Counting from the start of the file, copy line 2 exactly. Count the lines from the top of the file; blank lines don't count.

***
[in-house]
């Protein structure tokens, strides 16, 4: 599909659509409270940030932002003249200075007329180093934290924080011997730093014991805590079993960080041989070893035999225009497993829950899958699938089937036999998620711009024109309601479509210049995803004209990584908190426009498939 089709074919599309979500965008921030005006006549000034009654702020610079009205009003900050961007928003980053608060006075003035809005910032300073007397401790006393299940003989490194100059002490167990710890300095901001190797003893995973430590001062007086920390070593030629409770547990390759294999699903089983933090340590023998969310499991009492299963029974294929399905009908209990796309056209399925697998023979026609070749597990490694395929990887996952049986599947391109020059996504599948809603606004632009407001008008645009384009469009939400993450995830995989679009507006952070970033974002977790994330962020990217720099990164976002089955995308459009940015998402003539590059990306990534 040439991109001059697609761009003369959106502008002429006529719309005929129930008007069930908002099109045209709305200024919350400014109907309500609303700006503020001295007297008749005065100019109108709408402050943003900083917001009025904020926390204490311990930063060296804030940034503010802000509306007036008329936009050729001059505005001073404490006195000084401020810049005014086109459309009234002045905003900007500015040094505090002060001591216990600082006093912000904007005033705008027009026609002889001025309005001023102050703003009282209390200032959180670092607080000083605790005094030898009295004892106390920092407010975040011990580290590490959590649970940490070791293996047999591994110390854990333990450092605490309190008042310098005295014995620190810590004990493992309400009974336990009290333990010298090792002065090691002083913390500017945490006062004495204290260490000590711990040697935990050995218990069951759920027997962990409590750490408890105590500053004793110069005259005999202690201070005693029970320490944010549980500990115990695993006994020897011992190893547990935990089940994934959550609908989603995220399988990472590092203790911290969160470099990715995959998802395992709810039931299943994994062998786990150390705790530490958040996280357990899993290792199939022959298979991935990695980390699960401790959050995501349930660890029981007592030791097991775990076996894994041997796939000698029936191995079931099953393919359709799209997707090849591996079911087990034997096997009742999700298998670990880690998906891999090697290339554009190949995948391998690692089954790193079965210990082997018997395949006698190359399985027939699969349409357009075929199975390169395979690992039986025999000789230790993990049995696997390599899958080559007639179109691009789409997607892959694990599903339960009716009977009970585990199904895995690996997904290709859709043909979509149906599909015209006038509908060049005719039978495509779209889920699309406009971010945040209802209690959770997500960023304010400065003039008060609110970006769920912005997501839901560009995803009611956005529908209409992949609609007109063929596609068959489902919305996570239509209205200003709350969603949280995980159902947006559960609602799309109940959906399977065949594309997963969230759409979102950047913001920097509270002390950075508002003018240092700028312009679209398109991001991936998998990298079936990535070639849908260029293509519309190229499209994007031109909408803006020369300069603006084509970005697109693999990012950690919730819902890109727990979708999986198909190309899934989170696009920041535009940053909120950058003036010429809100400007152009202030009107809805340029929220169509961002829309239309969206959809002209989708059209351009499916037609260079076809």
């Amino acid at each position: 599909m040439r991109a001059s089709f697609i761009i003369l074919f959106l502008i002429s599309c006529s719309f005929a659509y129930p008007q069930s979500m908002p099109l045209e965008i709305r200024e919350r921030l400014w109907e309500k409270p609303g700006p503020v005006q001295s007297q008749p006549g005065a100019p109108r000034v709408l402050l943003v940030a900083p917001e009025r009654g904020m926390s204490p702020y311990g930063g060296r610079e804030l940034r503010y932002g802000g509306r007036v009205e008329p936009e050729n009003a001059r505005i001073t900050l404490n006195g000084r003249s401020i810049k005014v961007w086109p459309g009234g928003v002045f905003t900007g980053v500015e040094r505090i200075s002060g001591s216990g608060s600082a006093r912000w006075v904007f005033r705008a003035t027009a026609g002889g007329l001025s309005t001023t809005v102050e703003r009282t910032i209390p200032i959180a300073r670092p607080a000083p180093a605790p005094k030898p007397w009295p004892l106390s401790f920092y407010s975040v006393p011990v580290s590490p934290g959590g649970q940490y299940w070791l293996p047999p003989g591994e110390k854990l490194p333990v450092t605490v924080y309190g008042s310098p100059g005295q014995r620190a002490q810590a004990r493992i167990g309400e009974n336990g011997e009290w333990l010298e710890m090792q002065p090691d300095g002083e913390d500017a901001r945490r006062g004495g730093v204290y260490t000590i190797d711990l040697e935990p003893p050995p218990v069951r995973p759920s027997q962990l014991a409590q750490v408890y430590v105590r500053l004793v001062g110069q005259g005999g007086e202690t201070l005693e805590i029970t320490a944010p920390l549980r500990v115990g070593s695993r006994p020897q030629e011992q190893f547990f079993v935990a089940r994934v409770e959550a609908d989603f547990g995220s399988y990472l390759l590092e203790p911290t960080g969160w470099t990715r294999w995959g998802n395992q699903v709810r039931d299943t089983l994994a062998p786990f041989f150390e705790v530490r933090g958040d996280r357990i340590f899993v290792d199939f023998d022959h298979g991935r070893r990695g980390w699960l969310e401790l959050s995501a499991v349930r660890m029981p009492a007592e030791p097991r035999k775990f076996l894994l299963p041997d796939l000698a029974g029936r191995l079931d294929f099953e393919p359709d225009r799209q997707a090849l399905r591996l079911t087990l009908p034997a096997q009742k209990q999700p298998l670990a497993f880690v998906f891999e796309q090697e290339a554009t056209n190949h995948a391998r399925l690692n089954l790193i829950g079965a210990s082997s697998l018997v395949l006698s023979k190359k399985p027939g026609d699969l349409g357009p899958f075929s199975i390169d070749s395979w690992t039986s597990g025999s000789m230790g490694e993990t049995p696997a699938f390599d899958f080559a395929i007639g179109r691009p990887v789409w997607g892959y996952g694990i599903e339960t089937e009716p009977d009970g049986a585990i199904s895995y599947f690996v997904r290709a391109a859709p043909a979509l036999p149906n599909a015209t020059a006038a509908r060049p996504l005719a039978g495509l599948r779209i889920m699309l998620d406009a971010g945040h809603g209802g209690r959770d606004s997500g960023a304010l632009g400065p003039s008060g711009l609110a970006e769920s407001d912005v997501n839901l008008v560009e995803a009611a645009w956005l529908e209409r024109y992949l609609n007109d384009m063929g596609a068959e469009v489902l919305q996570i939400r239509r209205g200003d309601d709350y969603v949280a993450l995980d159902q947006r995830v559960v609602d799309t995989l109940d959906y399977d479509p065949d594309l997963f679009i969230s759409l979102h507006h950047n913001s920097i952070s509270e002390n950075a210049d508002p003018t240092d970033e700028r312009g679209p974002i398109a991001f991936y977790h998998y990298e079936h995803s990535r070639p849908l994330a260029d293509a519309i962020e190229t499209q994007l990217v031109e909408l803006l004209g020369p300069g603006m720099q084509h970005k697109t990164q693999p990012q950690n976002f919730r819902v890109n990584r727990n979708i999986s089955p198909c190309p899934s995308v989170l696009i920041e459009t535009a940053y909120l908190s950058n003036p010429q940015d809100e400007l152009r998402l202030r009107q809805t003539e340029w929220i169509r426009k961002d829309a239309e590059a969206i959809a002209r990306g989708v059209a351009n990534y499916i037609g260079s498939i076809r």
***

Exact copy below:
């Protein structure tokens, strides 16, 4: 599909659509409270940030932002003249200075007329180093934290924080011997730093014991805590079993960080041989070893035999225009497993829950899958699938089937036999998620711009024109309601479509210049995803004209990584908190426009498939 089709074919599309979500965008921030005006006549000034009654702020610079009205009003900050961007928003980053608060006075003035809005910032300073007397401790006393299940003989490194100059002490167990710890300095901001190797003893995973430590001062007086920390070593030629409770547990390759294999699903089983933090340590023998969310499991009492299963029974294929399905009908209990796309056209399925697998023979026609070749597990490694395929990887996952049986599947391109020059996504599948809603606004632009407001008008645009384009469009939400993450995830995989679009507006952070970033974002977790994330962020990217720099990164976002089955995308459009940015998402003539590059990306990534 040439991109001059697609761009003369959106502008002429006529719309005929129930008007069930908002099109045209709305200024919350400014109907309500609303700006503020001295007297008749005065100019109108709408402050943003900083917001009025904020926390204490311990930063060296804030940034503010802000509306007036008329936009050729001059505005001073404490006195000084401020810049005014086109459309009234002045905003900007500015040094505090002060001591216990600082006093912000904007005033705008027009026609002889001025309005001023102050703003009282209390200032959180670092607080000083605790005094030898009295004892106390920092407010975040011990580290590490959590649970940490070791293996047999591994110390854990333990450092605490309190008042310098005295014995620190810590004990493992309400009974336990009290333990010298090792002065090691002083913390500017945490006062004495204290260490000590711990040697935990050995218990069951759920027997962990409590750490408890105590500053004793110069005259005999202690201070005693029970320490944010549980500990115990695993006994020897011992190893547990935990089940994934959550609908989603995220399988990472590092203790911290969160470099990715995959998802395992709810039931299943994994062998786990150390705790530490958040996280357990899993290792199939022959298979991935990695980390699960401790959050995501349930660890029981007592030791097991775990076996894994041997796939000698029936191995079931099953393919359709799209997707090849591996079911087990034997096997009742999700298998670990880690998906891999090697290339554009190949995948391998690692089954790193079965210990082997018997395949006698190359399985027939699969349409357009075929199975390169395979690992039986025999000789230790993990049995696997390599899958080559007639179109691009789409997607892959694990599903339960009716009977009970585990199904895995690996997904290709859709043909979509149906599909015209006038509908060049005719039978495509779209889920699309406009971010945040209802209690959770997500960023304010400065003039008060609110970006769920912005997501839901560009995803009611956005529908209409992949609609007109063929596609068959489902919305996570239509209205200003709350969603949280995980159902947006559960609602799309109940959906399977065949594309997963969230759409979102950047913001920097509270002390950075508002003018240092700028312009679209398109991001991936998998990298079936990535070639849908260029293509519309190229499209994007031109909408803006020369300069603006084509970005697109693999990012950690919730819902890109727990979708999986198909190309899934989170696009920041535009940053909120950058003036010429809100400007152009202030009107809805340029929220169509961002829309239309969206959809002209989708059209351009499916037609260079076809």